Museum monthly: “A distant war” at Tøjhusmuseet
It’s museum time again!
As you know, I have this plan to go to one museum a month, since I felt like I wasn’t taking advantage of all the great cultural opportunities Copenhagen has to offer. And yesterday was Great Prayer Day, so a day off from work; and while most stores and supermarkets were closed, a lot of museums were actually open.
On my way to work, I always come by the Black Diamond, the royal library. Next to it, I saw signs advertising two exhibitions, so I did some research and found out that it is the Danish Arsenal Museum, Tøjhusmuseet, that’s located there, in between the Black Diamond and Christiansborg.
We got super lucky with the weather, too – it felt like spring had finally arrived in Copenhagen!
Before heading to the museum, I met with two students from CBS who wanted to interview me about the blog for a school project – super exciting! We sat with coffees on the wooden steps by the water in front of the Black Diamond and chatted away while enjoying the warmth and soft breeze.
Then, the boyfriend and I stepped in the courtyard and into the museum.
The Danish Arsenal Museum is a specialized cultural history museum, focusing on the wars Denmark has fought over the centuries. It is located in the actual Arsenal, which was built in 1604. On the ground floor, there’s a big artillery exhibit, while the first floor is dedicated to the different wars Denmark has been involved in from 1500 until today. However, the first floor is currently closed due to renovation (until 15 May 2016).
There’s a small exhibition about April 9, 1940, when the German army invaded Denmark. The Danish troops were severely out-manned and surrendered after only about four hours of fighting, managing to keep casualties very low. A very interesting exhibition, as this is normally not more than a side note in World War II history in Germany, but obviously massively affected this small country I now call home.
But the main exhibition, and an absolute eye-opener, is called “A distant war” (“Den fjerne krig”), which retraces the deployment of a Danish soldier to the ISAF mission in Afghanistan, recreating a Danish military camp.
The exhibition starts with a punch to the gut, as you step into a young adult’s bedroom, with three large duffle bags packed and ready to go. Wall-mounted iPads show video interviews with Danish soldiers, and we learn about the last will, funeral arrangements, and goodbye letters every soldier needs to complete before being deployed. Then we step through the door, onto gravel and sand, and into Camp Bastion.
Note: This exhibition is very realistic, and it (as well as potentially the pictures below) might be unsettling to veterans.
What is remarkable is that every piece used in the exhibition has been brought back from Afghanistan from ISAF team 10, which was stationed there in the fall of 2010 – used, worn, and scribbled on.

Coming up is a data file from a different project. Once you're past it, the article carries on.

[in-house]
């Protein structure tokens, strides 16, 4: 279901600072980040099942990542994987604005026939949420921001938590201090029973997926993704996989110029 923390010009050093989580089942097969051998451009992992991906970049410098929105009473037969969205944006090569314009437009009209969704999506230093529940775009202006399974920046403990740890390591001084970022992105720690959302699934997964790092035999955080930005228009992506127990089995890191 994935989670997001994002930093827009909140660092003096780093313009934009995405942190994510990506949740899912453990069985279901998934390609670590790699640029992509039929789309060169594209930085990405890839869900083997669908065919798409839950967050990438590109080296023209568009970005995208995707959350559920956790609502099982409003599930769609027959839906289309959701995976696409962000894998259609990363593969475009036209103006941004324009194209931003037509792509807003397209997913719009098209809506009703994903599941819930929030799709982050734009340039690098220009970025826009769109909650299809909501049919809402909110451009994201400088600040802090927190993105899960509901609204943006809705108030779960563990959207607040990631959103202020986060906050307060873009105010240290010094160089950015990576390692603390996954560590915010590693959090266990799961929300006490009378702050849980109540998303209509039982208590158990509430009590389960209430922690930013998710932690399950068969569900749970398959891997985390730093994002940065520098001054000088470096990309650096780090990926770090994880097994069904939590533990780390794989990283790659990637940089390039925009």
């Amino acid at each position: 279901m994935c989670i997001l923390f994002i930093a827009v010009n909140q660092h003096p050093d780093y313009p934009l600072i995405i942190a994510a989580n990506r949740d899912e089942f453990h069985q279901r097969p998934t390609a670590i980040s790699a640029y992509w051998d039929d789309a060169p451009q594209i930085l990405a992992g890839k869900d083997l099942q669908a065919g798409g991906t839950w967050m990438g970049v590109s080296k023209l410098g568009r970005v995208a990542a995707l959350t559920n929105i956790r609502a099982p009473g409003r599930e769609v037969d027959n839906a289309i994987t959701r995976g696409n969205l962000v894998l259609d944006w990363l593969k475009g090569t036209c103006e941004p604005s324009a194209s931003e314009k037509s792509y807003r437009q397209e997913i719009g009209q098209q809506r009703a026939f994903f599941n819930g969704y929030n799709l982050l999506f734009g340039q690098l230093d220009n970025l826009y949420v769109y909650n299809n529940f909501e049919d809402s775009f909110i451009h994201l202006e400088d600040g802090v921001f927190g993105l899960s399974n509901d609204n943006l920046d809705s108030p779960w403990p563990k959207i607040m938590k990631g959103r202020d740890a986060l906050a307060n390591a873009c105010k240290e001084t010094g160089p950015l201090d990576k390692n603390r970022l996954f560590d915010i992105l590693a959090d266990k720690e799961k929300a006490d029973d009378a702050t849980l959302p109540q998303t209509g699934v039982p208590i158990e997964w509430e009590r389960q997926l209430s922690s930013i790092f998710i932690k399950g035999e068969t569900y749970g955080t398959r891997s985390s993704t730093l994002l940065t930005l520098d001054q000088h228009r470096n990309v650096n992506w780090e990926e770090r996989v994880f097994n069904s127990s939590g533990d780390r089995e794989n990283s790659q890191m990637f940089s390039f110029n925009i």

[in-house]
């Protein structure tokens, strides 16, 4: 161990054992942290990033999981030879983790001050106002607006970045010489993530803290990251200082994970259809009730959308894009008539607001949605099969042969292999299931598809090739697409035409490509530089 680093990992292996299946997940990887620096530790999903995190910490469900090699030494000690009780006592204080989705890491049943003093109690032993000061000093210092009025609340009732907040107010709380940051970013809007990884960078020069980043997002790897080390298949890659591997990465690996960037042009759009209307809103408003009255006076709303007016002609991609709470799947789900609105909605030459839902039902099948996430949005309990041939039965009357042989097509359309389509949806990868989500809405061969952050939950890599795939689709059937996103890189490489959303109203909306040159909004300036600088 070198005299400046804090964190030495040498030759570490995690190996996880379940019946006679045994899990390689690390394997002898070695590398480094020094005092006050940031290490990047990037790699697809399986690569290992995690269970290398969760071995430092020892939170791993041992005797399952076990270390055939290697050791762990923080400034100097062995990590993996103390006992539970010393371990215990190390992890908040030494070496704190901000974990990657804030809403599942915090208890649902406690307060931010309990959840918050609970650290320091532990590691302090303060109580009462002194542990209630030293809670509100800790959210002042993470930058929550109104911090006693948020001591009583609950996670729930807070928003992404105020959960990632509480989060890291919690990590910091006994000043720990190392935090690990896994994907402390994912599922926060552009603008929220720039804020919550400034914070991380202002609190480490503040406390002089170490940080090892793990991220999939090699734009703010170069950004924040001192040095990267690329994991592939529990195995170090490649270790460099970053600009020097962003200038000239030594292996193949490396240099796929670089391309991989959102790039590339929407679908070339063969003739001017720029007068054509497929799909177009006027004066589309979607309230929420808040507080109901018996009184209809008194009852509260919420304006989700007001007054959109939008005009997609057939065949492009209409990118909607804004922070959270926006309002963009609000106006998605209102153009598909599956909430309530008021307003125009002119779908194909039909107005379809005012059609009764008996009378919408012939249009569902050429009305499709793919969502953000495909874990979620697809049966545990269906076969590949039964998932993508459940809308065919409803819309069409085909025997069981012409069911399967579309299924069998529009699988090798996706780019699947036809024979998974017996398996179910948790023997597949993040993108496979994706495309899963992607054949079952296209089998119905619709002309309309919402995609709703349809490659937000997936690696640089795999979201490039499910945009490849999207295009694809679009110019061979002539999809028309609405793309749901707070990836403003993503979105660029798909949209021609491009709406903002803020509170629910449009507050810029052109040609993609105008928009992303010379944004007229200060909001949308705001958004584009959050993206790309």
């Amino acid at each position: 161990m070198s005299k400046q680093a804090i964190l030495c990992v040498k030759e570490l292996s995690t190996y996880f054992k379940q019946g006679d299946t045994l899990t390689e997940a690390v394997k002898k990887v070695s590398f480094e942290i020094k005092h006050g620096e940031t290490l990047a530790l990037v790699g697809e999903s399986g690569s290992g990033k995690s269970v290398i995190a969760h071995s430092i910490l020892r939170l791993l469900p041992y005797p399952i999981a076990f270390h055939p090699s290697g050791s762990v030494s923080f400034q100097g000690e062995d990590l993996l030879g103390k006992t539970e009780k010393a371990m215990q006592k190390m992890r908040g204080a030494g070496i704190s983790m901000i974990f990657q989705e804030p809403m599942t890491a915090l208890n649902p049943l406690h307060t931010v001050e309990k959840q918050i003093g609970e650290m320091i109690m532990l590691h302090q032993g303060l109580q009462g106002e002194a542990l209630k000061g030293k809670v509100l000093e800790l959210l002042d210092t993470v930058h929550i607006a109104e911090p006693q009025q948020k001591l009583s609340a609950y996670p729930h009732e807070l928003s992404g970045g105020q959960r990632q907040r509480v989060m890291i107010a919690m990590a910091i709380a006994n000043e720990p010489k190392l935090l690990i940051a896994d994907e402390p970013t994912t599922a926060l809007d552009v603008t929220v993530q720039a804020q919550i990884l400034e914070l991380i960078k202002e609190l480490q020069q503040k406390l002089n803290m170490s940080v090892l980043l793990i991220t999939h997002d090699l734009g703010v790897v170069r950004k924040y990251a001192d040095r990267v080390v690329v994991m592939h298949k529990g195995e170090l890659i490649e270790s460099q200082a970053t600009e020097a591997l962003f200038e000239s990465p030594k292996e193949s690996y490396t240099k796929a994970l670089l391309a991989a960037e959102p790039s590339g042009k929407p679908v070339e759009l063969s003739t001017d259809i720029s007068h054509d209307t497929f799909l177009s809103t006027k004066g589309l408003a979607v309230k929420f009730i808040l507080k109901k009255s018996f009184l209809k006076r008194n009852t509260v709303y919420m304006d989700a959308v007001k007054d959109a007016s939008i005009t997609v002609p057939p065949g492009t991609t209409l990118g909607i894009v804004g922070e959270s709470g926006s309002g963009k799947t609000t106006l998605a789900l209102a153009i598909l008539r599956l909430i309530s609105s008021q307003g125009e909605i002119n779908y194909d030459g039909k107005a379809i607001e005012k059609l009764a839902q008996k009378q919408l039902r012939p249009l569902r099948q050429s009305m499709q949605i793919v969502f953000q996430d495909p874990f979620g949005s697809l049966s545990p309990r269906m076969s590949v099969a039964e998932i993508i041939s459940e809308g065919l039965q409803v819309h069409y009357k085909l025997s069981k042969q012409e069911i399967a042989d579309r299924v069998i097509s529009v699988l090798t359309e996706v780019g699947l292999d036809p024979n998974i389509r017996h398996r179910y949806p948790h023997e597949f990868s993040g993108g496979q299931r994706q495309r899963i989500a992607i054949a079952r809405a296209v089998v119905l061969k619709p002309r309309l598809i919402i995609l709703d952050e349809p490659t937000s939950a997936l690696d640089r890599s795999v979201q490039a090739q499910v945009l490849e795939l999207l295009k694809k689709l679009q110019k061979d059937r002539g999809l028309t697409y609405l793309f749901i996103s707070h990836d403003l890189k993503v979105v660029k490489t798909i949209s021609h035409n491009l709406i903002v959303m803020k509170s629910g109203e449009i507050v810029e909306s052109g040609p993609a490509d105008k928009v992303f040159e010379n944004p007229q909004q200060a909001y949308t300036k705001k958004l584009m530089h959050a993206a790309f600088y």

We get a view into life at a forward operations base, a makeshift base in the middle of the desert with no comfort or privacy. We even get to climb up into a watchtower, armed with a heavy machine gun. All guns in the exhibition are real, but not functional.
In the last piece of the exhibition, we see a Danish Eagle vehicle that’s been hit by an IED (roadside bomb). Luckily, nobody was killed, and only two soldiers were injured. The wall-mounted tablets show interviews with some of the soldiers who experienced the attack, as well as one soldier’s wife. Her interview was simply gut-wrenching for me – just thinking about being in her situation for six months, with a loved one in the danger zone far away, was more than I could handle. I remember when my boyfriend signed up for the Royal Guard, he had to go through four months of basic military training, and a lot of the guys from his unit (those that weren’t going to be guards) were actually going to Afghanistan afterwards. I remember asking him about seventeen times if they REALLY couldn’t make him go there, but yesterday, I made sure to ask him again (even though it’s been four or five years since he completed his guard duty).
At the end of the exhibition, you step into Roskilde airport, where friends and family are waiting, waving Danish flags. That moment definitely had me choking up – the whole exhibition is a real eye-opener, and even though it is definitely disturbing in some ways, it is incredibly interesting, especially if you (like me) don’t have any first hand knowledge of the military.
But it was definitely nice to be able to step back outside into the sun!
We strolled along Frederiksholms Kanal, before sitting down for a quick lunch in the sun on Strædet.
I mean, how ridiculously pretty is this?!
Have you been to Tøjhusmuseet, and have you seen the Afghanistan exhibition? Share your thoughts in the comments, I’d really love to hear them.
I hope you have a wonderful, sunny weekend!
Royal Danish Arsenal Museum (Tøjhusmuseet) | Tøjhusgade 3, 1220 Copenhagen | open Tues-Sun 12-16 | free entrance | en.natmus.dk